In less than a day's time, Republican Party leaders who are gathered here heard two prospective presidential candidates' versions of an argument that will persist through next year's primaries: whether breaking the party's losing streak when it comes to the White House requires a candidate from outside of Washington or inside, and whether that face needs to be fresh or familiar.
Texas Gov. Rick Perry, speaking at a lunch Friday, sounded a theme that was central to a speech given the night before by his Wisconsin counterpart, Scott Walker: that Republicans needed a positive vision to attract voters during the 2016 presidential campaign.
"The next two years are about a better and a brighter future and a vision to restore America's place in the world," Perry said. "We must again be the party of ideas, the party of opportunities, the party of vision -- not merely the party of opposition."
But that followed a speech dominated by its persistent and lengthy criticisms of President Obama, on issues including energy, foreign policy, immigration, the border and the economy. Apart from leaving listeners with the assumption that he was for whatever Obama was against, Perry did little to sketch out what he would have done — and how that would translate into a presidential campaign.
His speech rested on bromides like his criticism of Obama's foreign policy: "Time and time again this administration has chosen to abandon our friends and weaken our allies."
Much of Perry's speech was familiar, a reprise of the speech he delivered at the Ronald Reagan Library last October. Politicians regularly repeat speeches, of course, but Perry's appearance Friday came before an audience of Republican National Committee members who will hold much sway over the fortunes of the presidential field and are comparing the prospects up close.
So his delivery of a speech that seemed dated -- with its references to Russia's actions in the Ukraine, the border crisis that has eased significantly since he first began talking about it and an economy which has improved as his criticism persists — served to inadvertently reinforce Walker's argument the night before that Republicans needed to push the reset button.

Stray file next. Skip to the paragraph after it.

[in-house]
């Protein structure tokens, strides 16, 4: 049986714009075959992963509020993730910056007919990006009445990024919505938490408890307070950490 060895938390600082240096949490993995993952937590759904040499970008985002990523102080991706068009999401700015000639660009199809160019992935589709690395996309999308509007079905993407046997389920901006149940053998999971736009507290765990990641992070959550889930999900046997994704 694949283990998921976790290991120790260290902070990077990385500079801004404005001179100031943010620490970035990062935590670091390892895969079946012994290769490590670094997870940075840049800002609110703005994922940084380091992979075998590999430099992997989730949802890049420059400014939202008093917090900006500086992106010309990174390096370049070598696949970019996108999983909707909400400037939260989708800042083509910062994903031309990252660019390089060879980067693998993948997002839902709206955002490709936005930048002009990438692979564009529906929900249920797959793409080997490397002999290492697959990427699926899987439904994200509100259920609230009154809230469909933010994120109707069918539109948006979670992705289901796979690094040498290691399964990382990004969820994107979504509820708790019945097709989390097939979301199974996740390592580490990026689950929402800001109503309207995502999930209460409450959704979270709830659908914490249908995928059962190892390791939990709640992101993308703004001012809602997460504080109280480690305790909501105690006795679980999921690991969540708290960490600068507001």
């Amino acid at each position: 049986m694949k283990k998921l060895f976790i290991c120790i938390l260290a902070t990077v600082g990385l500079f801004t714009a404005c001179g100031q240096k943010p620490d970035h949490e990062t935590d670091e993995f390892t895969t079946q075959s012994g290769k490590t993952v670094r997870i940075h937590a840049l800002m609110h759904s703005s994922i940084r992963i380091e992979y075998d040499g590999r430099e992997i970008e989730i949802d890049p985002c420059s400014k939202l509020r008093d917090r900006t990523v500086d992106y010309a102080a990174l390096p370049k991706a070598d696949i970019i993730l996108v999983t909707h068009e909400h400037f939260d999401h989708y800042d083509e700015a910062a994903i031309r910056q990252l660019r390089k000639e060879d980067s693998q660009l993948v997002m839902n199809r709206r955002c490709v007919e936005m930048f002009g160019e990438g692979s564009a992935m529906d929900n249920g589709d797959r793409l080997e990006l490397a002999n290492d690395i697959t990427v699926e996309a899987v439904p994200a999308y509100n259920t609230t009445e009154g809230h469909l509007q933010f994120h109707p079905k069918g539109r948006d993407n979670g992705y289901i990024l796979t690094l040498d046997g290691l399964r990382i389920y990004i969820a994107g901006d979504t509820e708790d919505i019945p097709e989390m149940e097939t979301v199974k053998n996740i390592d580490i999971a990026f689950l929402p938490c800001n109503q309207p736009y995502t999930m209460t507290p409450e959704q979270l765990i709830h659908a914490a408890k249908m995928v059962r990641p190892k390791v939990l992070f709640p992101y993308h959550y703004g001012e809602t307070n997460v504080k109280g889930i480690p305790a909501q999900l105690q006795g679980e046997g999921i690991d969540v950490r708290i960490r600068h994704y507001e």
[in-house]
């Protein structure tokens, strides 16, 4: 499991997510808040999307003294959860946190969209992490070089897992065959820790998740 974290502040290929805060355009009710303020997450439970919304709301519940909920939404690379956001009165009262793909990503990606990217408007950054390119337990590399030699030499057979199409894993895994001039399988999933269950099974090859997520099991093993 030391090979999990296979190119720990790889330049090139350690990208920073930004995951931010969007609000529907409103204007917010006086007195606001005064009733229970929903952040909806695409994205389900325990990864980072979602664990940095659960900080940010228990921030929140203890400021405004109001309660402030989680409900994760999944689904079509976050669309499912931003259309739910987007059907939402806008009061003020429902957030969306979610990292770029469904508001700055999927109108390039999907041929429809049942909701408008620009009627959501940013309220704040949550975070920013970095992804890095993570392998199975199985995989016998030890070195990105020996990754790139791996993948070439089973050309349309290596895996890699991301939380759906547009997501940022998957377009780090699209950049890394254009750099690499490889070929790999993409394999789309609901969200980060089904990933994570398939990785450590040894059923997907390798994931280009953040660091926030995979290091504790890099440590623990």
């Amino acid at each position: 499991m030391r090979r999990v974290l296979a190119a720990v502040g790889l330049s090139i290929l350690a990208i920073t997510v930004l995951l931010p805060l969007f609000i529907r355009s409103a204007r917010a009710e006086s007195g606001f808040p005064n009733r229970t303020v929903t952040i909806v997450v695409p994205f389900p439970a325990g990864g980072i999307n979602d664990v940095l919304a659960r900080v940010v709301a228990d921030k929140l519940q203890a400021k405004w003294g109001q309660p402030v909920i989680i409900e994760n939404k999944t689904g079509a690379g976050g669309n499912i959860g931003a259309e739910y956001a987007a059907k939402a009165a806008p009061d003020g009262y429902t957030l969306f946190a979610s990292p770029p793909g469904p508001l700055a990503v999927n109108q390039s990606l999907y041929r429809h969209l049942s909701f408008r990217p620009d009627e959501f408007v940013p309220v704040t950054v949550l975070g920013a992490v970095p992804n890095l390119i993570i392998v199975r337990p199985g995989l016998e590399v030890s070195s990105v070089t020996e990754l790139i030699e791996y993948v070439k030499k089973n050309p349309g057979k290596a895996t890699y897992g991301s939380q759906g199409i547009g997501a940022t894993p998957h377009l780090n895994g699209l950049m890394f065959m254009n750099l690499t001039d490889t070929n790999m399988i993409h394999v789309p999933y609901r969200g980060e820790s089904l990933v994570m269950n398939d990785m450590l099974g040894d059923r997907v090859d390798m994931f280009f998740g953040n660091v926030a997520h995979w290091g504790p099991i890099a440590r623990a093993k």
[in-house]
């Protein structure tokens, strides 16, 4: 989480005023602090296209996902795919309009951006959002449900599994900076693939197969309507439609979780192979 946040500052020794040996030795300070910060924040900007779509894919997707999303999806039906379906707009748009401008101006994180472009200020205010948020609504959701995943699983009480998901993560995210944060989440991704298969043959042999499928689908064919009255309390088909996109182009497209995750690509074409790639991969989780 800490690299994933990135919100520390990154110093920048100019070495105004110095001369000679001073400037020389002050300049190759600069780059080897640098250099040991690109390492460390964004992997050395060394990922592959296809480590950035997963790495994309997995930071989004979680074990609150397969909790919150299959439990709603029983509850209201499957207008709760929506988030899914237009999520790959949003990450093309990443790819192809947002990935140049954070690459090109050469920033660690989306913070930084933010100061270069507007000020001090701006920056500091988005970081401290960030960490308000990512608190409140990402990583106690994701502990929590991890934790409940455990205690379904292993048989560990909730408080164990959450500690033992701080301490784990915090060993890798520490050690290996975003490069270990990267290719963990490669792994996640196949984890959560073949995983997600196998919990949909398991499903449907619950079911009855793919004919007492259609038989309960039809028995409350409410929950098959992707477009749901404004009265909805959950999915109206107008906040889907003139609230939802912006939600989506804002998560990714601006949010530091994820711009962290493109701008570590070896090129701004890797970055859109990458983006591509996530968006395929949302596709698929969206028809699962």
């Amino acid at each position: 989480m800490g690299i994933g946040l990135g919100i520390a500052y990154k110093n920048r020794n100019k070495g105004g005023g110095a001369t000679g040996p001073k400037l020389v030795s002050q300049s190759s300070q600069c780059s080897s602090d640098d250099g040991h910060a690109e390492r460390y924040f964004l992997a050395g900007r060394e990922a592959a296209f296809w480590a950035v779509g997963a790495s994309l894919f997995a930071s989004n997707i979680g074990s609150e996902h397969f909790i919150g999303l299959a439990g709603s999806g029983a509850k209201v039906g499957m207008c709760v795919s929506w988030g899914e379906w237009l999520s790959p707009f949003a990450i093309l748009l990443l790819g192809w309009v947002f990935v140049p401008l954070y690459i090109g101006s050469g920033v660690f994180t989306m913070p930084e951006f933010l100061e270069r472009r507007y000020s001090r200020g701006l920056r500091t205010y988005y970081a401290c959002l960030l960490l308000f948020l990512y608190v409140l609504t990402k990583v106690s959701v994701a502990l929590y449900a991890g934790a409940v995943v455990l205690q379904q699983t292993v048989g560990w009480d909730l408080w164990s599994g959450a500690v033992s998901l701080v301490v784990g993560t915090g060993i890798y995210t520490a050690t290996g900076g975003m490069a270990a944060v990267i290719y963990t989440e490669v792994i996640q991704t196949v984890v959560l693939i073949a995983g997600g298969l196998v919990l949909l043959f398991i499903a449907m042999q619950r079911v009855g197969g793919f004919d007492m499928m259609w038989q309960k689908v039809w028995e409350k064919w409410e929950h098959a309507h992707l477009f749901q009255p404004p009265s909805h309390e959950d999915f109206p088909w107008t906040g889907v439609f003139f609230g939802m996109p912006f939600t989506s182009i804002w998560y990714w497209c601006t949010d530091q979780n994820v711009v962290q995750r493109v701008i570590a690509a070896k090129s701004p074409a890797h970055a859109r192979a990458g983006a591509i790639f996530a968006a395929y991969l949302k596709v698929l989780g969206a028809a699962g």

The Texas governor, as has been his habit, touted his state's economic boom as evidence that his policies should be duplicated nationally. He cited low taxes, "smart" regulations, an educated work force and a stop to "frivolous lawsuits" — standards in Republican speeches for years.
"It can happen anywhere in America — it can even happen in California. It can," he said of economic recovery. (And, economists would say, it is.)
Walker, by contrast, outlined a far broader sheaf of policy changes that he hinted would serve as a template for his presidential bid. He cited a shrinking government, changes in teacher protections that rank merit over seniority, a diminishment of rights of unions and property tax reform, to list some. The specificity seemed to give some heft to Walker's call for a "fresh new leader" with "common sense" ideas.
The Wisconsin governor's argument Thursday night was meant to lump many of his would-be competitors into a dustbin of the past — a group that would include former Florida Gov. Jeb Bush, 2012 nominee Mitt Romney, and Perry.
Each will bring his own strengths and weaknesses into the campaign and each has the potential to be flattened by more financially sound candidates. One or the other also could find a sudden path to prominence in the race, as happened with almost every Republican prospect in 2012.
If they reflected two different approaches, they did agree on one major theme, a slightly uncomfortable one now that Republicans control the House and the Senate: the country's disdain for Washington.
Walker posited that the 2014 elections were a repudiation of Washington, and as such damaged both President Obama and a long-time D.C. resident, Hillary Rodham Clinton. Perry took to the same theme on Friday.
"For years our leaders have been lurching from one crisis to another," he said, adding that "We are experiencing a crisis of competence in Washington and the people know it."
He offered no solutions except the obvious one: a Republican takeover of the White House.